Русский язык на грани нервного срыва. 3D
We present the ShiftRy web service. It helps to analyze temporal changes in the usage of words in news texts from Russian mass media. For that, we employ diachronic word embedding models trained on large Russian news corpora from 2010 up to 2019. The users can explore the usage history of any given query word, or browse the lists of words ranked by the degree of their semantic drift in any couple of years. Visualizations of the words’ tra-jectories through time are provided. Importantly, users can obtain corpus examples with the query word before and after the semantic shift (if any). The aim of ShiftRy is to ease the task of studying word history on short-term time spans, and the influence of social and political events on word usage. The service will be updated with new data yearly.
We analyze the dynamics of dialect loss in a cluster of villages in rural northern Russia based on a corpus of transcribed interviews, the Ustja River Basin Corpus. Eleven phonological and morphological variables are analyzed across 33 speakers born between 1922 and 1996 in a series of logistic regression models. We propose three characteristics for a comparison of the rate of loss of different variables: initial level, steepness, and turning point. We show that the dynamics of loss differs significantly across variables and discuss possible reasons for such differences, including perceptual salience, initial variation in the dialect, and convergence with regionally or socially defined varieties of Russian. In conclusion, we discuss the pros and cons of logistic regression as an approach to quantitative modelling of dialect loss. Our paper contributes to the study and documentation of Russian dialects, most of which are on the verge of extinction.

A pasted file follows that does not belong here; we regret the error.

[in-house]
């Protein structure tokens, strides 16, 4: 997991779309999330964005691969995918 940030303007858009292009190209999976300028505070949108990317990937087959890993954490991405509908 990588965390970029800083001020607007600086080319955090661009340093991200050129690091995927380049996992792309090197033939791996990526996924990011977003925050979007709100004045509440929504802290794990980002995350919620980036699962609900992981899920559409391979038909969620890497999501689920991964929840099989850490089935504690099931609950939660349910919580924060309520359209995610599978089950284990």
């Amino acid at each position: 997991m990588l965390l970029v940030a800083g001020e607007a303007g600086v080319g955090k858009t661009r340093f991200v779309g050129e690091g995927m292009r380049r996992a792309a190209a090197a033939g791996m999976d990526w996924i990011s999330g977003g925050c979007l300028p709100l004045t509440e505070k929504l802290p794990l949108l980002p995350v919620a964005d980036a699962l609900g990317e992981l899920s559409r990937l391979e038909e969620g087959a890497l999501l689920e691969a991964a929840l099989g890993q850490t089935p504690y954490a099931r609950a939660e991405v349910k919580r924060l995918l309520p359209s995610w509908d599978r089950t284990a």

The paper presents the results of GramEval 2020, a shared task on Russian morphological and syntactic processing. The objective is to process Russian texts starting from provided tokens to parts of speech (pos), grammatical features, lemmas, and labeled dependency trees. To encourage the multi-domain processing, five genres of Modern Russian are selected as test data: news, social media and electronic communication, wiki-texts, fiction, poetry; Middle Russian texts are used as the sixth test set. The data annotation follows the Universal Dependencies scheme. Unlike in many similar tasks, the collection of existing resources, the annotation of which is not perfectly harmonized, is provided for training, so the variability in annotations is a further source of difficulties. The main metric is the average accuracy of pos, features, and lemma tagging, and LAS. In this report, the organizers of GramEval 2020 overview the task, training and test data, evaluation methodology, submission routine, and participating systems. The approaches proposed by the participating systems and their results are reported and analyzed.
The paper presents firsts results of the pilot fieldwork of the Russian language of one group of East Siberian old-settlers in the context of their ethnic and cultural history and their role in Russian expansion eastward, including to Alaska in 18th -19th centuries. From one perspective, regional features of the old-settlers’ Russian testify to the cultural and historical processes that had involved various groups of Russian-speaking population of the East Siberia. From another perspective, these linguistic materials are compared to the data on Russian language in Alaska, which, supposedly, will help to clarify the processes that shaped Russian linguistic and cultural heritage of the only overseas Russian region.
The book includes 64 papers submitted to the International conference in computer linguistics and intellectual technologies Dialogue 2019 and presents a broad spectrum of theoretical and applied research of natural language description, language simulation, and creation of applied computer technologies.